"One cannot think well, love well, sleep well, if one has not dined well...I thought how unpleasant it is to be locked out; and I thought how it is worse perhaps to be locked in...Lock up your libraries if you like; but there is no gate, no lock, no bolt that you can set upon the freedom of my mind...it is much more important to be oneself than anything else."
135 years after "A Vindication" we are brought to "A Room of One's Own" - another text I remember as being a short essay and was surprised to find it is actually a slim volume of 114 pages. I have encountered the most commonly excerpted pieces on several occasions, so there wasn't a lot that was particularly surprising, but I think this time, more than any other time, I appreciated the actual writing. I have not actually read any other VW (I know, terrible thing), and this time around I am finally inspired to pick up a novel or two (after I finish my Master's of course, when I'll have time to actually study literature!) just to see how she puts together her sentences and ideas.
The Famous Shit
- Oxbridge University (fictional male college) vs. Fernham (fictional female college): This is the one, more than anything else in the essay, that makes me want to hurt people who don't believe in feminism or don't believe that women are still catching up from a BILLION YEARS OF OPPRESSION. At the men's college, VW tours the beautiful grounds, eats a splendid lunch, and attempts to look up something in the library...only to be told that single women are not allowed in the library without a male scholar or letter of introduction. Of course. Can't trust women and those pesky independent ideas. Then she heads over to the women's college where there is nothing besides the absolutely essential because it was so hard to even get the essential that nothing could be spared for niceties. Why do women get their own studies? Why aren't there men's studies classes? Why aren't their men's only colleges? Blahblahblahshutup. Or read VW because she has the patience to explain it to you. (Although to be fair we are now more about 'GENDER STUDIES' rather than 'WOMEN STUDIES' so really you have nothing to complain about anymore you men's rights folks). The description of the respective meals she has at each is actually a part of a former Advanced Placement Timed Writing that I use year after year with my students because it is a perfect example of contrasting diction, syntax, and tone, but is subtle enough that they have to work for it - so it was a little like a celebrity spotting to see those sections in the wild.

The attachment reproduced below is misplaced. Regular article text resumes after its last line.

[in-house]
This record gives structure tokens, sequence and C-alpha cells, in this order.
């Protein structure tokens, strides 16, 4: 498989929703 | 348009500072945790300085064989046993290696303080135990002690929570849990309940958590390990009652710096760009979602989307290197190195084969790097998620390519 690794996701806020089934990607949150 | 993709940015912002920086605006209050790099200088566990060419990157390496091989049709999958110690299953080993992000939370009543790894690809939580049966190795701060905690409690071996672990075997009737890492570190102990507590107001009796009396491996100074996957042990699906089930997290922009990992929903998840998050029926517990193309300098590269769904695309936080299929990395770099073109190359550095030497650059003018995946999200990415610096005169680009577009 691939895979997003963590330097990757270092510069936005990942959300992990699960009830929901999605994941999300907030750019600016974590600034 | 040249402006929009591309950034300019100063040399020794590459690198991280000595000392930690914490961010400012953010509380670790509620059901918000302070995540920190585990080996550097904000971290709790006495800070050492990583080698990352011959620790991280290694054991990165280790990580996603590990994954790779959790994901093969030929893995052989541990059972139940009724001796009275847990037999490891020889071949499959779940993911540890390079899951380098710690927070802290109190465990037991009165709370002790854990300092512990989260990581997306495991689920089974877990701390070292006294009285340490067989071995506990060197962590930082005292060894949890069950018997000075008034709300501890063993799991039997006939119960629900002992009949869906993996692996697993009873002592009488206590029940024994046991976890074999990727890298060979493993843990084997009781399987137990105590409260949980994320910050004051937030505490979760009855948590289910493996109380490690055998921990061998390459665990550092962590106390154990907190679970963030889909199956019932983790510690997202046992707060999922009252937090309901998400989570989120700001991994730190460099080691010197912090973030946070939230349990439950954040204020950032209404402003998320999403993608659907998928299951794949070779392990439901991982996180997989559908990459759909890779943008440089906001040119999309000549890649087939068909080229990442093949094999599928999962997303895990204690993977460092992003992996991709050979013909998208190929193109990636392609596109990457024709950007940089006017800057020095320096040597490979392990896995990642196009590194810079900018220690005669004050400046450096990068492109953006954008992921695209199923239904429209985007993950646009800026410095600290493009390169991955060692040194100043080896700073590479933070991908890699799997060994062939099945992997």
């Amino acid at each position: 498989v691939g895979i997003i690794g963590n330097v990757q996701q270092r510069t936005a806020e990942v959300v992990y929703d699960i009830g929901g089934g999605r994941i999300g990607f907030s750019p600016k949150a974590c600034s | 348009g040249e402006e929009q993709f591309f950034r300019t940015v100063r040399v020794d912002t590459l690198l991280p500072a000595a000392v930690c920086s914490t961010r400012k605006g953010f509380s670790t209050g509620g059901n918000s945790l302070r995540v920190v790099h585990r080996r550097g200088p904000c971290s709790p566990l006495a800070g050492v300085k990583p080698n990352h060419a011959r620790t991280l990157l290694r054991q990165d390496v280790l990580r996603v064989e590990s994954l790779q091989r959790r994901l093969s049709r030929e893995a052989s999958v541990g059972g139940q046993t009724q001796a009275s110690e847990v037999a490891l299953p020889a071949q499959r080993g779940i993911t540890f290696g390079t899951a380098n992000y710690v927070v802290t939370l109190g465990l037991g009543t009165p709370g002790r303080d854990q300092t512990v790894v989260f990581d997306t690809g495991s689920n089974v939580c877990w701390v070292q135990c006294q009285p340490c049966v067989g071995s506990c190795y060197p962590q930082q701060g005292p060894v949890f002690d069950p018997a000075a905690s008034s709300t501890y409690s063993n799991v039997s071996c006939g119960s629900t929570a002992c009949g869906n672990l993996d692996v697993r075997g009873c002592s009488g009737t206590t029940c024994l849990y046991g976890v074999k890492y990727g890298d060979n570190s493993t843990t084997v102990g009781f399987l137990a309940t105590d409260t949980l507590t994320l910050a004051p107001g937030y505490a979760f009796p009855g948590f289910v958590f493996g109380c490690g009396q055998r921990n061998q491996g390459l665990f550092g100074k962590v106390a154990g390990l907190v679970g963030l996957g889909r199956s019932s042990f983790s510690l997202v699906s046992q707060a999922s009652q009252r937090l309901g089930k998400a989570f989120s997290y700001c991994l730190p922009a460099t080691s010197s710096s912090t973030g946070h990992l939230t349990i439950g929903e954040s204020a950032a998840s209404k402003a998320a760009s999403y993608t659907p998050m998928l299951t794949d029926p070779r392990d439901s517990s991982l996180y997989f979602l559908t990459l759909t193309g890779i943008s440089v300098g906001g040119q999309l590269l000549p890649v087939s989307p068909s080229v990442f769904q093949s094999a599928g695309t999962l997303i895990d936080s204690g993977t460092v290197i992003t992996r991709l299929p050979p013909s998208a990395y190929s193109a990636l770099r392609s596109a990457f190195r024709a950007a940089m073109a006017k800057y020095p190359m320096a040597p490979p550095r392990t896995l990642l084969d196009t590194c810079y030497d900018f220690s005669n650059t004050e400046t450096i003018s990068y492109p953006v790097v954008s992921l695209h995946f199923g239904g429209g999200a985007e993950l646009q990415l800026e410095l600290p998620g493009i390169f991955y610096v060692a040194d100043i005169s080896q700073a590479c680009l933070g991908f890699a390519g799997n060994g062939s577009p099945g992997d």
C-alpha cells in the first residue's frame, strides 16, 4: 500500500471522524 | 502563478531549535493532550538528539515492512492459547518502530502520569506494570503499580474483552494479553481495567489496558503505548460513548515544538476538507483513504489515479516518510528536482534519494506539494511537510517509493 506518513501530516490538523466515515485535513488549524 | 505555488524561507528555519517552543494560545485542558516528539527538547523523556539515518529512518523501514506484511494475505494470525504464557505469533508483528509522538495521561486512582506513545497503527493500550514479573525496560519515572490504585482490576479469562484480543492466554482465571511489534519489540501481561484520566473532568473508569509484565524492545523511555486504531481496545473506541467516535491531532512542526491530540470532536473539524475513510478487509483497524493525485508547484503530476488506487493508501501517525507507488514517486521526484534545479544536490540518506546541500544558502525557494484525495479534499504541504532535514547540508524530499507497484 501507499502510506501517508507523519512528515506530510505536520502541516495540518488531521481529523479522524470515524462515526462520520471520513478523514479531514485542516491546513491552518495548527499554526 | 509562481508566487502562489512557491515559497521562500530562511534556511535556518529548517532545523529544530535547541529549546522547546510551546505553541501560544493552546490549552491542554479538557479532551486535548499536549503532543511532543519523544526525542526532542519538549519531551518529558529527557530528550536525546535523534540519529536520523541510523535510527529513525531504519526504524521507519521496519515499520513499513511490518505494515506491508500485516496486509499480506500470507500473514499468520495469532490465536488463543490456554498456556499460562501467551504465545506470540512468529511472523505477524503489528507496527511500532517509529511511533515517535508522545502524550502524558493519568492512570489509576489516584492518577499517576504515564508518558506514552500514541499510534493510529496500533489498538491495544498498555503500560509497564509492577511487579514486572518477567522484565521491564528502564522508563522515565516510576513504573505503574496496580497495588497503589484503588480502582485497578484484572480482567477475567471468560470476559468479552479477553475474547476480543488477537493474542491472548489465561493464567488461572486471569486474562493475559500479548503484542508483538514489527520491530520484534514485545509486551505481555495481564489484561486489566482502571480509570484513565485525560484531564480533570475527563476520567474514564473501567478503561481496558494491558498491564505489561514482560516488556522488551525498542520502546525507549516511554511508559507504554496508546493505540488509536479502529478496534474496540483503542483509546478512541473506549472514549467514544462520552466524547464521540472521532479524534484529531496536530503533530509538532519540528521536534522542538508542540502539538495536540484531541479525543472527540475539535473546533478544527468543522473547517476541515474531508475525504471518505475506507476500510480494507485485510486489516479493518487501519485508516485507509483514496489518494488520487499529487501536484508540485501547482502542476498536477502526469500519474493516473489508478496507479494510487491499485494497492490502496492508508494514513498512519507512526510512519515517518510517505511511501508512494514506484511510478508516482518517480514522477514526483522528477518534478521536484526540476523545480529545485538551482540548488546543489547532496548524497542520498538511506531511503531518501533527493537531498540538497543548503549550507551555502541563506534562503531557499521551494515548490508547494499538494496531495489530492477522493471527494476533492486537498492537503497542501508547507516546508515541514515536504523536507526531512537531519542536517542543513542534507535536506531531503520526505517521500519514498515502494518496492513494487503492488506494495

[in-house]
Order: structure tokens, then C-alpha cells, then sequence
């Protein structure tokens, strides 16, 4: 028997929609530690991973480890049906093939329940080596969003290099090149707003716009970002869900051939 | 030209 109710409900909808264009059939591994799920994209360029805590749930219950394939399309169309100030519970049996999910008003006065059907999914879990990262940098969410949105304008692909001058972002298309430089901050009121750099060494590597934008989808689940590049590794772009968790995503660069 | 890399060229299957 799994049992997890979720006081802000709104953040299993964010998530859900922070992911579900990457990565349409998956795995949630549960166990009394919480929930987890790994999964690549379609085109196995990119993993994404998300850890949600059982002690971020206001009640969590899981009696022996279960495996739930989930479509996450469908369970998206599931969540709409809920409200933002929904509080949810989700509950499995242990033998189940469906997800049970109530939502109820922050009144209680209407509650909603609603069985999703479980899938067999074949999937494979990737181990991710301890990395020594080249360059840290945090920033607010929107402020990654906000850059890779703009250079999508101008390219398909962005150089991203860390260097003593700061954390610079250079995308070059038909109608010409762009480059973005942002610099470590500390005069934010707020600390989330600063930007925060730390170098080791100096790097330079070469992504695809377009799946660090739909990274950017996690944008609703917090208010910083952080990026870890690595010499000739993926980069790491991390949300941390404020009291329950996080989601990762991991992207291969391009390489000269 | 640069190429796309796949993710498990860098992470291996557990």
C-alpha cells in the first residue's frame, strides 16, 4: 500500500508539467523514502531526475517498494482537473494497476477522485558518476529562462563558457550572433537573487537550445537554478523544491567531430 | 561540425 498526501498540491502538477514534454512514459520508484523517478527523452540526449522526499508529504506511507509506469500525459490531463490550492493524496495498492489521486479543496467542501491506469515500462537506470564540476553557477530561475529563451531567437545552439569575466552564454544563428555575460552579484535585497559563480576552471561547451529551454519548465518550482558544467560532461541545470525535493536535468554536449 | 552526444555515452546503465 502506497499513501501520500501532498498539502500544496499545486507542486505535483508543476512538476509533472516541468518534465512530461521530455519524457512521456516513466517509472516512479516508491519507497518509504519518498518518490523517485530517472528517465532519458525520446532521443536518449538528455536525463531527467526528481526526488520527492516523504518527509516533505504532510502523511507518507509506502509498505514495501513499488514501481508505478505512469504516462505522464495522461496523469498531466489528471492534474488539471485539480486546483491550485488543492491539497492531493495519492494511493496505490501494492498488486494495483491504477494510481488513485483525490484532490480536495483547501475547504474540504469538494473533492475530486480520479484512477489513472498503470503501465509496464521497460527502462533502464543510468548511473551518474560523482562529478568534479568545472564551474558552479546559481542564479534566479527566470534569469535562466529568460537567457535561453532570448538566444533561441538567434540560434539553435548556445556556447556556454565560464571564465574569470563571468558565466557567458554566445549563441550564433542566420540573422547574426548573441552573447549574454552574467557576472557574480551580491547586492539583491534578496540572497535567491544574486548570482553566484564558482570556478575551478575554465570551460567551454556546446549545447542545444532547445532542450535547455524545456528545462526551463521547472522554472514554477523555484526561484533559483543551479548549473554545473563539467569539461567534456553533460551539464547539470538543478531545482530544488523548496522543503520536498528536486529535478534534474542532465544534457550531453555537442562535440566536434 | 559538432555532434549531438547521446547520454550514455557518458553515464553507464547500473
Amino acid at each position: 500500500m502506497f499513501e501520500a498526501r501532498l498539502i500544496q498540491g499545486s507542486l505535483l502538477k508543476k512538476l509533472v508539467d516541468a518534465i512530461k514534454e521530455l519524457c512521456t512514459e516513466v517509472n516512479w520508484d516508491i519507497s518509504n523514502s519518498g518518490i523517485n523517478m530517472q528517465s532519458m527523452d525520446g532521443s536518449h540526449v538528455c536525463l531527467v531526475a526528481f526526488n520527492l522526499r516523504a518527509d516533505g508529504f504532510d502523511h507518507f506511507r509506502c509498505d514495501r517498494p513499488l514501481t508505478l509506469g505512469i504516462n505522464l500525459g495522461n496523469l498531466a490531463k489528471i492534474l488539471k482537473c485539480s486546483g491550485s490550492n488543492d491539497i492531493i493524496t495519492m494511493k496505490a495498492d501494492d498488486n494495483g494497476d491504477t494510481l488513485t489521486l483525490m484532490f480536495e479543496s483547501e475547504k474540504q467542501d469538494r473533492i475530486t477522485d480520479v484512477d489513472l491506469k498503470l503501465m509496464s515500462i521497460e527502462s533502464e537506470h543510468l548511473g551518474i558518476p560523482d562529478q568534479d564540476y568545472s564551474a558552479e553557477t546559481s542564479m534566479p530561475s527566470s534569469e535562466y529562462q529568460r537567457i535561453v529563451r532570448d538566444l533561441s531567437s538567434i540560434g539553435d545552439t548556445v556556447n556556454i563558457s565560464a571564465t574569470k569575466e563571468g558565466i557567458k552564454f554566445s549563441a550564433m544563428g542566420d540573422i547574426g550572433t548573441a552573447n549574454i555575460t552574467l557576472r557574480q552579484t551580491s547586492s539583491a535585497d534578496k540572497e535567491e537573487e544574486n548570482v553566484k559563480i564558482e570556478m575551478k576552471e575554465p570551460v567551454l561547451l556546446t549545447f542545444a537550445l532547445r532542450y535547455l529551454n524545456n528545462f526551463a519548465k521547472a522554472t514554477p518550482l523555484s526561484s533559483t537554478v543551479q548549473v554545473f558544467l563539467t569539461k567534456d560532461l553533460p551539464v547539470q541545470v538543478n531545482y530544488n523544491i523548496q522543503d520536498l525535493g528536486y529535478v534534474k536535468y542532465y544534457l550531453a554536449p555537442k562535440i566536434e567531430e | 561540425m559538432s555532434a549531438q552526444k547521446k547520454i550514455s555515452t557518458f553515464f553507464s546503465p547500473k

- Shakespeare's Sister: In response to "a woman could never write Shakespeare" VW brilliantly writes out the life of Shakespeare's sister and indeed concludes that a woman could never have written Shakespeare because she would have been thrown out, knocked up, and killed herself. Good times. It makes me reaaaaalllllyyyy wish I could use this as an example with my students: It's not that you can't be an uneducated non-degree-having single teen mom and be successful - it's just so much harder. Shakespeare's (fictional) sister couldn't do it, and I don't want you to do it either. Use birth control duckies.
- Chloe Liked Olivia: This section's subtle nod to the occurrence of lesbian relationships as well as the other complications of platonic female friendships is totally worth a read. It also has an early incarnation of the Bechdel Test (for a movie to pass the test it must have 1: at least two ladies who 2: talk to each other about 3: something besides a man). She highlights how male writers have failed to give women any kind of role except as a sexual companion/interest to a man or a sexual rival to a woman and we really need to see more variety in our female/female relationships in literature despite the fact that often, women do not like women.
- Male vs. Female Sentences: This section particularly irked me and I brought it up to my class as being problematic. She states that "The weight, the pace, the stride of a man's mind are too unlike her own for her to lift anything substantial from him successfully...It was a sentence that was unsuited for a woman's use...Jane Austen looked at it and laughed at it and devised a perfectly natural, shapely sentence proper for her own use and never departed from it." I am not particularly convinced that there is a particular syntactical difference between the way men and women write (assuming they come from the same language and time period and are utilizing the same form - one couldn't compare a 1920s American male poet's syntax with Austen's syntax for example). The class responded to what I found problematic with a few of their own ideas (one idea said it had more to do with tone than structure, another said it had to do with the confidence of ideas, etc etc). I'm still not buying it, so it's something I'd like to study when I have more free time. Gender Studies Linguists to the rescue!
Overall, it is another must read for anyone interested in this field of study - particularly after reading "A Vindication" as they are so much in conversation with one another. There is also an hour long movie monologue that covers all the essentials if you are a fan of a VW type woman wandering a study in a very masculine outfit while she lectures you about these things. It's kind of hot.